Wednesday, February 18, 2009

Lost in the Cosmos

Peter Steinfels in The New York Times reviews two books written by atheists who, unlike some of their angry, militant colleagues who focus their fire entirely upon religious belief, address instead the problems of living a life without God. One of the authors, Ronald Aronson, says this:

A "new atheism must absorb the experience of the 20th century and the issues of the 21st," he wrote. "It must answer questions about living without God, face issues concerning forces beyond our control as well as our own responsibility, find a satisfying way of thinking about what we may know and what we cannot know, affirm a secular basis for morality, point to ways of coming to terms with death and explore what hope might mean today."

Actually, if any of this could be done it would have been done a long time ago. Philosophical atheism has been with us for a long time, but no one has been able to accomplish what Aronson says needs to be accomplished. In a world without God, there is no secular morality other than might-makes-right. There is no coming to terms with death except to resign oneself to its inevitability. There's no basis whatsoever for thinking that there's any "meaning" in hope. Indeed, if death is the absolute end of all life all there can be is hopelessness.

Steinfels goes on quoting Aronson:

[C]ontemporary secularism has lost the buoyant confidence it once gained from "its essential link to the idea of Progress, which promised so much and came to such grief during the 20th century."

"To live comfortably without God today," he says, "means doing what has not yet been done - namely, rethinking the secular worldview after the eclipse of modern optimism."

Modern optimism was based on the belief, derived from a Darwinian worldview, in the perfectability of man. It was rooted in the belief that man was evolving toward greatness. He was becoming progressively better, more intelligent, wiser, more moral. Then came the 20th century with all of its grisly horrors and the clear evidence of man's savagery. The idea of man's perfectability went up in the smoke of Auschwitz.

Aronson again:

"[R]eligion is not really the issue, but rather the incompleteness or tentativeness, the thinness or emptiness, of today's atheism, agnosticism and secularism. Living without God means turning toward something."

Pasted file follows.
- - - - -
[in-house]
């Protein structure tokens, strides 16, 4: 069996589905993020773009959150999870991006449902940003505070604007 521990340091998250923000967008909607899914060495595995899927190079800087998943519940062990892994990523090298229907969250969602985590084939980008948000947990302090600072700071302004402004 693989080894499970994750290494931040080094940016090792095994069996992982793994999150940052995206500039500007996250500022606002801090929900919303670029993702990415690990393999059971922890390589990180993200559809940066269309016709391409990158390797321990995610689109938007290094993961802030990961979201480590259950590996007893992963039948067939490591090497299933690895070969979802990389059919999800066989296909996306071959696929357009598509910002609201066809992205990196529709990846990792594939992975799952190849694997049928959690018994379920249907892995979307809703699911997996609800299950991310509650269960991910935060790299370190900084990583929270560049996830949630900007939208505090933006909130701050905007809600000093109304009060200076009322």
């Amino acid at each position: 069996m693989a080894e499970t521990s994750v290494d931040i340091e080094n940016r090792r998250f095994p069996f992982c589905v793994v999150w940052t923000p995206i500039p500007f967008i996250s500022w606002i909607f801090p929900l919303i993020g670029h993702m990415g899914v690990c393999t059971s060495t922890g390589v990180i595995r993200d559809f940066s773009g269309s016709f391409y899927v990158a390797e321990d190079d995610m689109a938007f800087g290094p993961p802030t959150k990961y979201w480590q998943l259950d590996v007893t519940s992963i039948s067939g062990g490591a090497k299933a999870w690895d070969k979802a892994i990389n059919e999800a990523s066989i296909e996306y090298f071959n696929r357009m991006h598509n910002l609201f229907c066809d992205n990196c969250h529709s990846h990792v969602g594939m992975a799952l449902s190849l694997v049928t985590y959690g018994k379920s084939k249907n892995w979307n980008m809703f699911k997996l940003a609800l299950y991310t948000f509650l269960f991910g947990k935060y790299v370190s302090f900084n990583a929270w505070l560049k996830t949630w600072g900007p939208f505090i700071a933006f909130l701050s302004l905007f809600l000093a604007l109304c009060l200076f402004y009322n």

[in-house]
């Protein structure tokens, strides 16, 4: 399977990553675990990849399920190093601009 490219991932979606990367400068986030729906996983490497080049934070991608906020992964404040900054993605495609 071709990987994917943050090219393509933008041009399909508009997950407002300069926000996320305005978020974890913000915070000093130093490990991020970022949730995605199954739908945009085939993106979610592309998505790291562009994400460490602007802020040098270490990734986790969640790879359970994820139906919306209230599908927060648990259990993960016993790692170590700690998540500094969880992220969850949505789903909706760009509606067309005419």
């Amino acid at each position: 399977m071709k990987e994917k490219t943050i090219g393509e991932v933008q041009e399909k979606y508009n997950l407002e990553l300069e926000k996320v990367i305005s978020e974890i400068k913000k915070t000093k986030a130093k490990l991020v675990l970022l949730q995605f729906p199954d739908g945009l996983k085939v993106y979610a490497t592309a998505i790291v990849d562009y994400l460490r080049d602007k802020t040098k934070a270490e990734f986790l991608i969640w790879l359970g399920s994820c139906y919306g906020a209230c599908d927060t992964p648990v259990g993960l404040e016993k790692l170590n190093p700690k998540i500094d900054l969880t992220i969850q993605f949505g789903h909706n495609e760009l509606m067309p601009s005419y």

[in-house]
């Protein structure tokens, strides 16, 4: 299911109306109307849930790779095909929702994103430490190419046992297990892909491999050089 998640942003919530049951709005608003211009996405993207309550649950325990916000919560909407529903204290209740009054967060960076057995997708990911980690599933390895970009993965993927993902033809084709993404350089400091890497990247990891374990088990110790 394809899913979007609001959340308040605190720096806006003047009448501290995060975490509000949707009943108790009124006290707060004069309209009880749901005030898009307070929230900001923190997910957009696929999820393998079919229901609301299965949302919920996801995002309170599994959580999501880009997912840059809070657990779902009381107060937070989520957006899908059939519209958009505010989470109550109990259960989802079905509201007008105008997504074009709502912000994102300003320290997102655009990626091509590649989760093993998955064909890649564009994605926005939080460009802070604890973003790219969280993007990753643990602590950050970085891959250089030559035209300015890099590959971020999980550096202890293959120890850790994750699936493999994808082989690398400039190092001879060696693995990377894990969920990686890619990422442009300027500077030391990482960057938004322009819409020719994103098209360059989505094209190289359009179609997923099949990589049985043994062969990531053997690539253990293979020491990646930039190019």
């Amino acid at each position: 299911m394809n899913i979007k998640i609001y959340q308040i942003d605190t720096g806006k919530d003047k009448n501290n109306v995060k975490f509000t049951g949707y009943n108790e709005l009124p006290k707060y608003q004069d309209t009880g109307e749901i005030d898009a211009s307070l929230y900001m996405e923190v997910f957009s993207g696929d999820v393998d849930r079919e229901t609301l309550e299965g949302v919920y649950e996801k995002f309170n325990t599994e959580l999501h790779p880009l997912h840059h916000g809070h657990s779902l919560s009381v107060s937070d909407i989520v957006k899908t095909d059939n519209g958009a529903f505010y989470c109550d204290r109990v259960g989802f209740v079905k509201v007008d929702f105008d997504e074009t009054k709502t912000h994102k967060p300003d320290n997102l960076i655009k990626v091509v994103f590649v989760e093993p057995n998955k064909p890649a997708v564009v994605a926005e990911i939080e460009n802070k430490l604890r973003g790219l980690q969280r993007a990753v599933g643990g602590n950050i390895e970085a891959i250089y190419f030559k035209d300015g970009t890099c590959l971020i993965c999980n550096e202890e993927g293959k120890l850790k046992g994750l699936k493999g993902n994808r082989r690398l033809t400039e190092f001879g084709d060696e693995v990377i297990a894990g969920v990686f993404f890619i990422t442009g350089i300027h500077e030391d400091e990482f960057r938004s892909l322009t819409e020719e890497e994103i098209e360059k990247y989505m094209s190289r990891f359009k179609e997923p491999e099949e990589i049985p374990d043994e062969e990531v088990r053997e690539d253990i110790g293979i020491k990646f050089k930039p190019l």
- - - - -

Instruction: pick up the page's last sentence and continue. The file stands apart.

Unfortunately, if atheism is true there's not much to turn toward. Today's atheism is empty and thin because it has no real answers to life's most profound questions (See Without God in our Hall of Fame).

Moreover, Aronson's task of finding the existential silver lining of atheism has been made exceedingly more difficult by the fact that so many thoughtful atheists have so clearly and emphatically articulated the meaninglessness and absurdity of life without God. To conclude that such a life leads one anywhere but to nihilism requires a willful leap of blind faith and escapism.

Consider, for instance, the lament of some prominent 20th century figures:

  • Life is a short day's journey from nothingness to nothingness. - Ernst Hemmingway
  • All we are is dust in the wind. - Kansas
  • The only absolute knowledge attainable by man is that life is meaningless. - Woody Allen (Hannah and Her Sisters)
  • If God is dead everything is permitted. - Fyodor Dostoyevsky (Brothers Karamazov)
  • God is empty and so am I - Smashing Pumpkins (Zero)
  • In all of our searching the only thing we've found that makes the emptiness bearable is each other. - from Contact
  • Ethics is just an illusion fobbed off on us by our genes to get us to cooperate. - E. O. Wilson and Michael Ruse
  • The only plausible answer to the problem of the meaning of life is to live, to be alive and to leave more life. - Theodosius Dobzhansky
  • Our only significance lies in the fact that we can look out on the universe and it can't look back on us. - Will Durant